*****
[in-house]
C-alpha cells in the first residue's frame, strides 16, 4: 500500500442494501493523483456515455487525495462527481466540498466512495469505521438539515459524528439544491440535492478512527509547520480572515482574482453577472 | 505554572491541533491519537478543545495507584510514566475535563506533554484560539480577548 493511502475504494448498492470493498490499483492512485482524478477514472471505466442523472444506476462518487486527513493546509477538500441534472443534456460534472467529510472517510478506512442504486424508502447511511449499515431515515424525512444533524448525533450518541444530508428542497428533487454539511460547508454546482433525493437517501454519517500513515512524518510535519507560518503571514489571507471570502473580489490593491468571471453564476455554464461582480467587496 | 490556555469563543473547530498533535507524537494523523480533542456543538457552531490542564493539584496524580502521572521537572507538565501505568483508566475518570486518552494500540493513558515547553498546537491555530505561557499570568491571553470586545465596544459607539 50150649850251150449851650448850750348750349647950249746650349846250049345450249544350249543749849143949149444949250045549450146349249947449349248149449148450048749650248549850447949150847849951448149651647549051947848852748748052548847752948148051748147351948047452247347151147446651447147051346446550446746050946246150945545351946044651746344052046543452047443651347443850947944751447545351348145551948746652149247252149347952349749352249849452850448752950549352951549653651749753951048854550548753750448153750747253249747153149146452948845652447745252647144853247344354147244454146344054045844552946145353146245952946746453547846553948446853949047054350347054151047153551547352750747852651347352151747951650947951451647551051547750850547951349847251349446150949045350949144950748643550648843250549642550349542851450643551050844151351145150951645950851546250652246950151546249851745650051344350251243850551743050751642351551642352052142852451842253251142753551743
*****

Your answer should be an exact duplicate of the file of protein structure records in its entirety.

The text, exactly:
[in-house]
C-alpha cells in the first residue's frame, strides 16, 4: 500500500442494501493523483456515455487525495462527481466540498466512495469505521438539515459524528439544491440535492478512527509547520480572515482574482453577472 | 505554572491541533491519537478543545495507584510514566475535563506533554484560539480577548 493511502475504494448498492470493498490499483492512485482524478477514472471505466442523472444506476462518487486527513493546509477538500441534472443534456460534472467529510472517510478506512442504486424508502447511511449499515431515515424525512444533524448525533450518541444530508428542497428533487454539511460547508454546482433525493437517501454519517500513515512524518510535519507560518503571514489571507471570502473580489490593491468571471453564476455554464461582480467587496 | 490556555469563543473547530498533535507524537494523523480533542456543538457552531490542564493539584496524580502521572521537572507538565501505568483508566475518570486518552494500540493513558515547553498546537491555530505561557499570568491571553470586545465596544459607539 50150649850251150449851650448850750348750349647950249746650349846250049345450249544350249543749849143949149444949250045549450146349249947449349248149449148450048749650248549850447949150847849951448149651647549051947848852748748052548847752948148051748147351948047452247347151147446651447147051346446550446746050946246150945545351946044651746344052046543452047443651347443850947944751447545351348145551948746652149247252149347952349749352249849452850448752950549352951549653651749753951048854550548753750448153750747253249747153149146452948845652447745252647144853247344354147244454146344054045844552946145353146245952946746453547846553948446853949047054350347054151047153551547352750747852651347352151747951650947951451647551051547750850547951349847251349446150949045350949144950748643550648843250549642550349542851450643551050844151351145150951645950851546250652246950151546249851745650051344350251243850551743050751642351551642352052142852451842253251142753551743